The teams that day were as follows:
Hearts: Marshall, Kirk and Thomson, MacKay, Milne and Bowman, Hamilton, Murray, Young, Wardhaugh and Crawford
Hibernian: Leslie, Paterson and McClelland, Turnbull, Plenderleith and Baxter, Fraser, Grant, Baker, Preston and Ormond
Referee: Jack Mowat (Rutherglen)
In the semi-final, Hibs would defeat Rangers after a replay to reach the cup final for only the first time in eleven years. In the replay at Hampden Park, there had been high drama in the late stages of the game. With only three minutes remaining and Hibs leading 2-1, the Ibrox side were convinced that they had scored an equaliser. The referee had initially awarded the goal only to spot that the linesman still had his flag raised. Informed that the Rangers player Max Murray had handled the ball in a clash with Hibs goalkeeper Leslie, referee Davison had no hesitation in disallowing the goal. Despite the fury of the Rangers players, the TV cameras and newspaper photographs would later prove the decision to have been correct.
In a curious footnote to the affair, a few days later the SFA received a request from Rangers that referee Davidson, who had been due to officiate at the Ibrox sides next game against Falkirk, be replaced on the advice of the police who feared trouble from the fans. After investigating the matter, the authorities discovered that the police knew nothing about the affair and the Ibrox club were severely censured at the next meeting of the SFA committee.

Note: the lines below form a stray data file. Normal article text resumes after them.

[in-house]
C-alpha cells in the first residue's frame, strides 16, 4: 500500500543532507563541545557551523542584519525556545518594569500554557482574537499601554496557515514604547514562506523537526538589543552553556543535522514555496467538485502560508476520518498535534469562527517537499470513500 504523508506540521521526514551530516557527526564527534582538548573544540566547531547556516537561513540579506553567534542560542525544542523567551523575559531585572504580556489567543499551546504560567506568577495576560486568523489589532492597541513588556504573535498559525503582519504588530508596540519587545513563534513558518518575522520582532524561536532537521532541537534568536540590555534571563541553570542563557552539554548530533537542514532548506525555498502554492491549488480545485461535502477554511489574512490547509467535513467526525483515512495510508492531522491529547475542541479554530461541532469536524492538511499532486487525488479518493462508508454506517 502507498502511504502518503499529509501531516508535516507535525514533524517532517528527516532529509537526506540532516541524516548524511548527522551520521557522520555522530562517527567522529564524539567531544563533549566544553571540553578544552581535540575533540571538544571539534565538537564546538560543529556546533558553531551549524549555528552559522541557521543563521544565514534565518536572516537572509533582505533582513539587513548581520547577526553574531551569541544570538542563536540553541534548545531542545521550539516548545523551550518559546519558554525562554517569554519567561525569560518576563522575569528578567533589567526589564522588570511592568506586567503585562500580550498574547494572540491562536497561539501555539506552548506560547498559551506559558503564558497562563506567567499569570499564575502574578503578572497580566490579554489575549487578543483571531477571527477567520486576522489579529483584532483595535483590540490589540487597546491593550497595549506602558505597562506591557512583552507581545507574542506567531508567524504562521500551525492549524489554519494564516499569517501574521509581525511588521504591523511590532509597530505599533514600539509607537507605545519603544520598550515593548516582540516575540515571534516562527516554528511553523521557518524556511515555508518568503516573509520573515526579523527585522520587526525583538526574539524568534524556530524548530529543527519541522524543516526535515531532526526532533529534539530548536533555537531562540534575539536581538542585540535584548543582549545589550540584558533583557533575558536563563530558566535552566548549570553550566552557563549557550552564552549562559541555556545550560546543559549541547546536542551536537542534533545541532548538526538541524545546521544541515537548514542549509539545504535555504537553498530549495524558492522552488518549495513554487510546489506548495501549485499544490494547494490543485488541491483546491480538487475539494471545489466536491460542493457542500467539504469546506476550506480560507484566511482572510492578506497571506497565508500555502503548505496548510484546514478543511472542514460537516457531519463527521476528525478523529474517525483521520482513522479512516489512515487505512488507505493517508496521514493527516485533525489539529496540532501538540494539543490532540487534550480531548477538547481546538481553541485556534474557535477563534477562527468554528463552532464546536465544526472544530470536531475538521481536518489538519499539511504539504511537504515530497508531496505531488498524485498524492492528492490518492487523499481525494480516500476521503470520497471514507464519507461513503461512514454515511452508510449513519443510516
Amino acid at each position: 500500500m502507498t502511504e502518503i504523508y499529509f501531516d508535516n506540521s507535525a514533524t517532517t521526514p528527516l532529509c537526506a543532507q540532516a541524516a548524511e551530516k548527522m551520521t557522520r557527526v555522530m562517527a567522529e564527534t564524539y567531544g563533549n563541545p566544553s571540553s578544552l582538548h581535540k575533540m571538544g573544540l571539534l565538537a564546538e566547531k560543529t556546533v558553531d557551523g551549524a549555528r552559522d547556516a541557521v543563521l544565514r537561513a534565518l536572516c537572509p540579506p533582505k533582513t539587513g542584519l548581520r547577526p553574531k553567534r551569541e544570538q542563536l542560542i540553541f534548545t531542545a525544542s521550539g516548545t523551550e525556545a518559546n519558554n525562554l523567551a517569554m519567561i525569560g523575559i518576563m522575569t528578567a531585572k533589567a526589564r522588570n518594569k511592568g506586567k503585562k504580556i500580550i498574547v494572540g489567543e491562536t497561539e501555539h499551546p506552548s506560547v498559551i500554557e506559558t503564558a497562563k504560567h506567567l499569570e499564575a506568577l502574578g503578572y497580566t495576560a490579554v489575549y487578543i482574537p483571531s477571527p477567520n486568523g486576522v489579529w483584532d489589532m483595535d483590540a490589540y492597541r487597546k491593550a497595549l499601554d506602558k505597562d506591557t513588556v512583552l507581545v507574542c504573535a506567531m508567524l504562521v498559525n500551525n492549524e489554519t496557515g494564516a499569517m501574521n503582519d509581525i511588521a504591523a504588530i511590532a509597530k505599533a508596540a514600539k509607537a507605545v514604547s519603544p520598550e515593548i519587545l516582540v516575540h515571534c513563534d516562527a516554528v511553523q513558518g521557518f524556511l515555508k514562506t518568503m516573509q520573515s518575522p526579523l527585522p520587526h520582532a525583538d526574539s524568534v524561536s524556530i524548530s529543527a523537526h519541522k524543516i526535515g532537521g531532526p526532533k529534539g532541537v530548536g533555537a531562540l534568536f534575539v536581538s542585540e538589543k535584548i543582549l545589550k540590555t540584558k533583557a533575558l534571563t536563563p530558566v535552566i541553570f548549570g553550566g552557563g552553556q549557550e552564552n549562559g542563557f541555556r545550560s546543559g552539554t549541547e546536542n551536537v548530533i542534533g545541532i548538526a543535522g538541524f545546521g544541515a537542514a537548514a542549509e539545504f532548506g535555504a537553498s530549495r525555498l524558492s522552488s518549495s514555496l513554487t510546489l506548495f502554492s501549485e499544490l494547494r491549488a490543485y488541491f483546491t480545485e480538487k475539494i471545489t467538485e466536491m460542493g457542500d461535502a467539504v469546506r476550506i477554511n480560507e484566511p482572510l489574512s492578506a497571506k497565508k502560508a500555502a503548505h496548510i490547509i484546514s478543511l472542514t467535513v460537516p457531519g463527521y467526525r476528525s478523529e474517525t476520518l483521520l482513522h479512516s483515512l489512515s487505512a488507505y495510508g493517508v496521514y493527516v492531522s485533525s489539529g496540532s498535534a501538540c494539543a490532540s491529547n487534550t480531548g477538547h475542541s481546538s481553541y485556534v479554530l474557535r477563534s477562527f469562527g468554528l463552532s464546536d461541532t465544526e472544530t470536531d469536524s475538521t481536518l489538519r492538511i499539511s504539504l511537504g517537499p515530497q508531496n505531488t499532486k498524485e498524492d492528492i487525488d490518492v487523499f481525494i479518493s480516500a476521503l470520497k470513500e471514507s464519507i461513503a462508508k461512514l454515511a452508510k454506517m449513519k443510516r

A few weeks earlier, after failing to fully recover from his cartilage operation the previous summer and unable to compete at his very best, Lawrie Reilly had announced that he would be retiring at the end of the season. On the Monday before Hibs faced Clyde in the Scottish Cup Final, Reilly made his last ever appearance in the famous green and white jersey in a 3-1 victory against former adversaries Rangers at Easter Road, the Scotland centre-forward scoring one of the goals.
On the Saturday (20th April 1958) at Hampden Park, it was to be more cup final disappointment for Hibs. Trailing 1-0 after an own goal by left-half Baxter, Joe Baker appeared to have equalised near the end only for the referee to rightly disallow the goal after he had clearly punched the ball into the net. For the Edinburgh side, the long wait for Scottish Cup final success continued.
From then on for Joe Baker, it was to be goals all the way, scoring over 100 for Hibernian before he had turned 21. His growing reputation however, had attracted the unwanted attention of several of the top clubs in the country and in the summer of 1961 he was transferred to the Italian side Torino.
Written by Tom Wright